WASHINGTON — The Municipal Securities Rulemaking Board wants to talk to third-party vendors in coming months to see if they could make certain data products or services available through EMMA to improve transparency for retail investors and other market participants.

The products could be made available for free or at a price, Ernesto Lanza, the MSRB’s deputy executive director and chief legal officer, said during in an interview about some of the online data products envisioned by the board’s recently released long-range plan to improve transparency in the muni market.

“It’s not happening tomorrow. We don’t have specific products targeted. It’s just to be clear to the marketplace that we are open to having those dialogues and to potentially creating those services,” he said.

Lanza said the board is seeking to obtain muni bond data and sophisticated analytic tools from third-party information venders.

The MSRB’s goal is to make some of the data and tools available to retail investors, as well as other municipal market participants, over time.

One way to do that, Lanza said, is for the board to create tiers of data and services.

“There’s the baseline tier that the Dodd-Frank Act expects us to make for free, and that we’ve always intended to make for free, that is available to retail investors and everyone,” he said.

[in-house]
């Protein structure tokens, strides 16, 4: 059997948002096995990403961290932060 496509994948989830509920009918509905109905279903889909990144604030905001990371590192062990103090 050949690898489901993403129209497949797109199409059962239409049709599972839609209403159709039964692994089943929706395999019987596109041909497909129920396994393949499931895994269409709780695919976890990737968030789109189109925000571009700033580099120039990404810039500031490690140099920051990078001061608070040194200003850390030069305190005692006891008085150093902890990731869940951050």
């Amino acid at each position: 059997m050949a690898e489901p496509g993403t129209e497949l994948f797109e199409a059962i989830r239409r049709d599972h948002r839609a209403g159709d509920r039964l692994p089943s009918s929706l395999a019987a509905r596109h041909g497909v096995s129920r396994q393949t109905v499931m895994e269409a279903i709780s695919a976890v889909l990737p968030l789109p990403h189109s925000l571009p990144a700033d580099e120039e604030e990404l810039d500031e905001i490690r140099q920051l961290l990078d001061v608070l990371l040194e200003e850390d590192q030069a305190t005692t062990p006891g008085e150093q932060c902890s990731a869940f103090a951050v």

“But we’re also beginning to build in the concepts — and we don’t have an exact time but we’re already in the process of working out the logic of this — for free, public user accounts,” he added.

Retail investors or other market participants could open accounts and save their preferences, such as specific portfolios of bonds they are following or searches they typically run, so that in the future they can have quick access to the information, Lanza said.

There could be another tier for municipal issuers or other entities that would provide a baseline level of free information and then potentially some value-added services.

Issuers, for example, could organize securities according to type, and view all of their water and sewer bonds in one place. This would be a change from the current system, which is CUSIP-based and only provides information for queries about specific bonds.

An example of a value-added service would be one that allows an issuer to see comparative prices for similar bonds, according to Lanza.

A third web-based tier could be targeted to dealers, some of which lack the infrastructure needed to access data from third-party vendors.

Those dealers could get some of that data by signing into a section of the online EMMA system.

“Some above-baseline services may be priced services. There may be professional tiered accounts,” Lanza said. “It’s the additional ability to do things with [the data] that may result in some price.”

Retail investors may also benefit from the MSRB’s plans.

Currently, many of those investors are disadvantaged when it comes to information and analysis. Few can afford the expensive analytic tools sold by information vendors.

“We hope to be able to get some of these third-party vendors to provide some level of service to retail investors,” Lanza said.